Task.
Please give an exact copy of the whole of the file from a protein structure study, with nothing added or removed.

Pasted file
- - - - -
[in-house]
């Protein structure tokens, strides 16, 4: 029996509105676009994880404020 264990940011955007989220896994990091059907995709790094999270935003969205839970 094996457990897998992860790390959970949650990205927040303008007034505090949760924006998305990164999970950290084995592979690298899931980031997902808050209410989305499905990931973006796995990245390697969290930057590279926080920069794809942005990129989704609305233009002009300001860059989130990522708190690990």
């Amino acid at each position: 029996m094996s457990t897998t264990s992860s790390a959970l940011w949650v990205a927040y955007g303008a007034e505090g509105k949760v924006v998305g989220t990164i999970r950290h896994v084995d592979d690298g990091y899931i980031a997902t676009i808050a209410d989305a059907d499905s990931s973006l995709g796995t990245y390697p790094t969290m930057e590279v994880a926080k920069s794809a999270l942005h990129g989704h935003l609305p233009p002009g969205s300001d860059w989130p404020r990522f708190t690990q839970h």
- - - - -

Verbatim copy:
[in-house]
């Protein structure tokens, strides 16, 4: 029996509105676009994880404020 264990940011955007989220896994990091059907995709790094999270935003969205839970 094996457990897998992860790390959970949650990205927040303008007034505090949760924006998305990164999970950290084995592979690298899931980031997902808050209410989305499905990931973006796995990245390697969290930057590279926080920069794809942005990129989704609305233009002009300001860059989130990522708190690990």
């Amino acid at each position: 029996m094996s457990t897998t264990s992860s790390a959970l940011w949650v990205a927040y955007g303008a007034e505090g509105k949760v924006v998305g989220t990164i999970r950290h896994v084995d592979d690298g990091y899931i980031a997902t676009i808050a209410d989305a059907d499905s990931s973006l995709g796995t990245y390697p790094t969290m930057e590279v994880a926080k920069s794809a999270l942005h990129g989704h935003l609305p233009p002009g969205s300001d860059w989130p404020r990522f708190t690990q839970h």